Cities, hotel owners fight over tourism promotion funds
- Written by Caleb Diehl
- Published in Economy and Finance
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The Oregon Restaurant and Lodging Association sued the city of Bend last week for using tourism promotion funds to fix streets. The lawsuit is the latest flash point in a series of scuffles between hotel owners and cities over the meaning of tourism promotion.
“I don’t think all the funds available for promotion are going to people actually doing the promoting,” said Don West, general manager of Cannery Pier Hotel and owner of the Astoria Crest Motel. In Astoria, “they like to say even fixing a pothole is a tourism-related event.”
City governments across the state contend they don’t have enough cash to keep essential public services up and running. So they use funds earmarked for tourism promotion for what they see as tourism-related projects that also happen to benefit residents. If the city fixes potholes, for instance, tourists will have a more pleasant experience driving around the city, and might be more likely to return in the future.
In a statement on the lawsuit, Bend officials said the city lacks an “adequate reliable stream of funding to meet all our street maintenance and construction needs.”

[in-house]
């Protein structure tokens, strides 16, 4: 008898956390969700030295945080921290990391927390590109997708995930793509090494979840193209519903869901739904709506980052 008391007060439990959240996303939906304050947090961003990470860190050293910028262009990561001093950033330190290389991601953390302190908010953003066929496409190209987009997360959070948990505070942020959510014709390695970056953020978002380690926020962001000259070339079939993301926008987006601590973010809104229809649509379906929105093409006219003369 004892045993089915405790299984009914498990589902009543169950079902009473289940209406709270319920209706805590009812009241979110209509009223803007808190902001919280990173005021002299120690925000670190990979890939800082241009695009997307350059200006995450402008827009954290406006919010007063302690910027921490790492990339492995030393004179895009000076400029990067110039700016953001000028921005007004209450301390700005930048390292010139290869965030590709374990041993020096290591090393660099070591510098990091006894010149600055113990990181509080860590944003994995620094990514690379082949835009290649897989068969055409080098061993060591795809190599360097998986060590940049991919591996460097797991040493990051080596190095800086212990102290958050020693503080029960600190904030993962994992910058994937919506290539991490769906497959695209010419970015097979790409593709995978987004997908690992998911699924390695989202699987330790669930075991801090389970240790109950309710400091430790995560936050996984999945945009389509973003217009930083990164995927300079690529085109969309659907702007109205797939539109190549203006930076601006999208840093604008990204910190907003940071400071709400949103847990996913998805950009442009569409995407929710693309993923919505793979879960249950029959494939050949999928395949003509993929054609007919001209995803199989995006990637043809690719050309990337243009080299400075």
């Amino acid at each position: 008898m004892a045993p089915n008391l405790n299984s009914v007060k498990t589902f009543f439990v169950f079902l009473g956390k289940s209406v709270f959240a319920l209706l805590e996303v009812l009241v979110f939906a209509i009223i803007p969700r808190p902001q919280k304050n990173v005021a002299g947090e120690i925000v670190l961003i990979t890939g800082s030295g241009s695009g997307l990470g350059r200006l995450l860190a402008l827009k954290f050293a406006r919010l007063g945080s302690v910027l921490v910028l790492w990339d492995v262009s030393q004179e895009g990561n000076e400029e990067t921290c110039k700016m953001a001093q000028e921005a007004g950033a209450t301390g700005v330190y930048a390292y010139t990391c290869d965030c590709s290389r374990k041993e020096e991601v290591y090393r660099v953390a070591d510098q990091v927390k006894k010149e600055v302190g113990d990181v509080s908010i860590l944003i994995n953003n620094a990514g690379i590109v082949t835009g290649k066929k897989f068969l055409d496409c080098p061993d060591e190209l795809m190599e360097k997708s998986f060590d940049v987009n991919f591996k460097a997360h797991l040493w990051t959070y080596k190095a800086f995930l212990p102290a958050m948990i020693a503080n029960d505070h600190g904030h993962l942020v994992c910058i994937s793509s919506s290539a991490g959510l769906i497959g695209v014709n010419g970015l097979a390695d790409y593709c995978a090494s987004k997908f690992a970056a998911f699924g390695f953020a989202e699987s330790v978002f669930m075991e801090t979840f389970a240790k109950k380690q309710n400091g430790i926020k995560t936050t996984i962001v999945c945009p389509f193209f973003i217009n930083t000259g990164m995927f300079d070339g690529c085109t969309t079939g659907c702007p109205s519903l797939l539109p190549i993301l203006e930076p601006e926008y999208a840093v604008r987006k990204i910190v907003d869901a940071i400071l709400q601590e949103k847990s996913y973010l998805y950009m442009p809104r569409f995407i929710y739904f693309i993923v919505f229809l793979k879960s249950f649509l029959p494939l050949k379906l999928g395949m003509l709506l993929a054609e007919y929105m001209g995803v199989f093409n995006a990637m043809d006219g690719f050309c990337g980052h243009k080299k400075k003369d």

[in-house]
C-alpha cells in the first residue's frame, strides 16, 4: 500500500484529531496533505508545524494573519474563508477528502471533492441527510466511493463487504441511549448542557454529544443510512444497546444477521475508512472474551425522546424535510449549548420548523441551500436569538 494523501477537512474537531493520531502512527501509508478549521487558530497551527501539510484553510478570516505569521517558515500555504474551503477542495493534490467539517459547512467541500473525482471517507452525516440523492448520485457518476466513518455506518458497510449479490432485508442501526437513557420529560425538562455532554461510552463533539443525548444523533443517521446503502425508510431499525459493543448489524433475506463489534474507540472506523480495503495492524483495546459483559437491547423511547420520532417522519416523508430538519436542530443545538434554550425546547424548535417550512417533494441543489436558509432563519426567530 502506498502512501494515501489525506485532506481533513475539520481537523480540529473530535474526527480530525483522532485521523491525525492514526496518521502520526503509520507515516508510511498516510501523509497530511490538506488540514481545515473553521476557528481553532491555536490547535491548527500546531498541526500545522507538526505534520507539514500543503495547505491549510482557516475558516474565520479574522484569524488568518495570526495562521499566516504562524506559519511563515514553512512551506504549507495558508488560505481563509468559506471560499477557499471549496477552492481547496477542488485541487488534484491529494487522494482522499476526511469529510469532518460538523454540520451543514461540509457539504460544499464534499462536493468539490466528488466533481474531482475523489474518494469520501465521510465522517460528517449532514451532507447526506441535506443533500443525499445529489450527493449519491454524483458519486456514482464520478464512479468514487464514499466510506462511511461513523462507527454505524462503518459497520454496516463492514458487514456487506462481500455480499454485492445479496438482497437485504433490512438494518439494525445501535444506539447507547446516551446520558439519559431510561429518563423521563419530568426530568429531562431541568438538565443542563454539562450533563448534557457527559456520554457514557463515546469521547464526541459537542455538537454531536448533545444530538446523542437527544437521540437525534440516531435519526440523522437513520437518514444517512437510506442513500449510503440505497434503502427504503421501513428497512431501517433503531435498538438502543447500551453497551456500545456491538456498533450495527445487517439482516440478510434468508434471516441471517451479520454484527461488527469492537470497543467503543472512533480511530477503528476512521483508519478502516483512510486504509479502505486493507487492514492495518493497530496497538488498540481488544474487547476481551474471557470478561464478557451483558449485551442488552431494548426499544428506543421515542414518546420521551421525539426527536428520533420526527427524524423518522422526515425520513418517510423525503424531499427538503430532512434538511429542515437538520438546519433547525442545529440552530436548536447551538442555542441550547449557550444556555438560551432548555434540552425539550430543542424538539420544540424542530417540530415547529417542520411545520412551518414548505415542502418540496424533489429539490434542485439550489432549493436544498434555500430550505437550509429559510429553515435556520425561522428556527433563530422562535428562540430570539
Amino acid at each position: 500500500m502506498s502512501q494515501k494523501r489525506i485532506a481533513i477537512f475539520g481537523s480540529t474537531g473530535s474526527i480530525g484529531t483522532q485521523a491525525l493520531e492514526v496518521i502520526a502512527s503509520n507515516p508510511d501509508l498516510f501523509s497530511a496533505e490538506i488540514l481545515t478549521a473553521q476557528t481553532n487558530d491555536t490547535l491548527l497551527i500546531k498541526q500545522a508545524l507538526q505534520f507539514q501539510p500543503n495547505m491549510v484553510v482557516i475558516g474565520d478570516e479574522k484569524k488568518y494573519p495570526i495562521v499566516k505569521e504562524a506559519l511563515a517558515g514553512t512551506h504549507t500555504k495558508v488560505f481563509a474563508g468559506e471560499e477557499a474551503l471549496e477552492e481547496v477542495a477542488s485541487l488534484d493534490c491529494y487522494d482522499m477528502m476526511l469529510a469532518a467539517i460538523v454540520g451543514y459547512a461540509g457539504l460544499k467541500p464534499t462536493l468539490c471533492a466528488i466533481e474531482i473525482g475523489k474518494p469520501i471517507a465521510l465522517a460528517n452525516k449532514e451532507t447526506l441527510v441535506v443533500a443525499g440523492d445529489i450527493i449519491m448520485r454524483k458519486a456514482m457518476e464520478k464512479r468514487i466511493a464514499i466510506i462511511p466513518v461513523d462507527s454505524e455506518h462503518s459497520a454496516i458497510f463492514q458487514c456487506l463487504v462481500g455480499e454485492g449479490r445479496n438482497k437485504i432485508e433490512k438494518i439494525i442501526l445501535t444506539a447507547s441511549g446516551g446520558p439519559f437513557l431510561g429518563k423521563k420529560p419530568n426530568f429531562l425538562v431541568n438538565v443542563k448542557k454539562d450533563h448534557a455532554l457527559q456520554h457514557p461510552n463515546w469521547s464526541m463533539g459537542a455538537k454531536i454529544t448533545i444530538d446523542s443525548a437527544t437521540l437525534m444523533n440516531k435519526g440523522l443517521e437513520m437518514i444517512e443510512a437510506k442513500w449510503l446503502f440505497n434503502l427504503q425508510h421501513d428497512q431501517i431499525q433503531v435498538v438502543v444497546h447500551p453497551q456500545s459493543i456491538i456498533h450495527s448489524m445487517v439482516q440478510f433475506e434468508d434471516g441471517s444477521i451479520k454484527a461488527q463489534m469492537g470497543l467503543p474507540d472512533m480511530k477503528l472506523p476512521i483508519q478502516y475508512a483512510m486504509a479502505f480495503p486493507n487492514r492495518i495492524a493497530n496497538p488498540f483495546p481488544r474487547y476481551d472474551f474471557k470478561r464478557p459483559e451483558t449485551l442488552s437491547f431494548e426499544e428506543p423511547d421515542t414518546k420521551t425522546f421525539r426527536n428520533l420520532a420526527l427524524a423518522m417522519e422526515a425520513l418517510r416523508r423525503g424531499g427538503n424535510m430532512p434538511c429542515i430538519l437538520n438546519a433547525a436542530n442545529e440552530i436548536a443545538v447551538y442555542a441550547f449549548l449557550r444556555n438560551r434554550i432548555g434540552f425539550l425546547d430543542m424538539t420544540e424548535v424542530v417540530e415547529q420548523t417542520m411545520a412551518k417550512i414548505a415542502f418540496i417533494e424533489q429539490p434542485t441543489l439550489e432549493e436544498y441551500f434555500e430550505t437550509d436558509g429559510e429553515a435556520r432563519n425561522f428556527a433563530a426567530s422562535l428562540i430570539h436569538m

Mirror Pond, a popular tourist attraction in Bend
In 2003, Oregon passed a state lodging tax to fund Travel Oregon, a nonprofit that markets the state to tourists. Travel Oregon promotions contributed to $11.3 billion in direct travel–related spending in Oregon in 2016 and 109,500 jobs.
On top of the state tax, many cities charge separate local lodging taxes.
In Astoria and Bend, a majority of lodging tax money goes to a general fund the cities can use for whatever expenses they like. Sixty five percent of Bend’s $10 million in lodging tax revenue goes to the general fund, 56% in Astoria. The rest goes to a state-mandated tourism promotion fund. Regional PR and tourism agencies can use this money for advertising.
While Bend tried to fix its streets with its tourism promotion share, Yachats expanded parking space, and Astoria allocated funds for an aquatic center, parks, and river walk.
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“It’s fairly straightforward to say some of our top tourist and visitor amenities are city parks,” said Brett Estes, Astoria city manager. Without drawing from the 44% of lodging tax money in the “Promote Astoria” fund, he said, “the parks people come to Astoria to use would not be able to have a sustained level of care.”
From the perspective of hotel owners, tourism promotion means marketing campaigns like those produced by Travel Oregon, and other initiatives specifically targeted at getting more “heads in beds”: that is, getting more out of state visitors stay in Oregon hotels.
Hotels along the shorefront in Seaside
The hoteliers’ views are backed by ORLA, a powerful trade association that vigorously enforces what it sees the misuse of tourism funds, even in small cash-strapped Oregon towns. The association routinely sends letters to city governments questioning their use of local and state lodging taxes for purposes other than tourism promotion.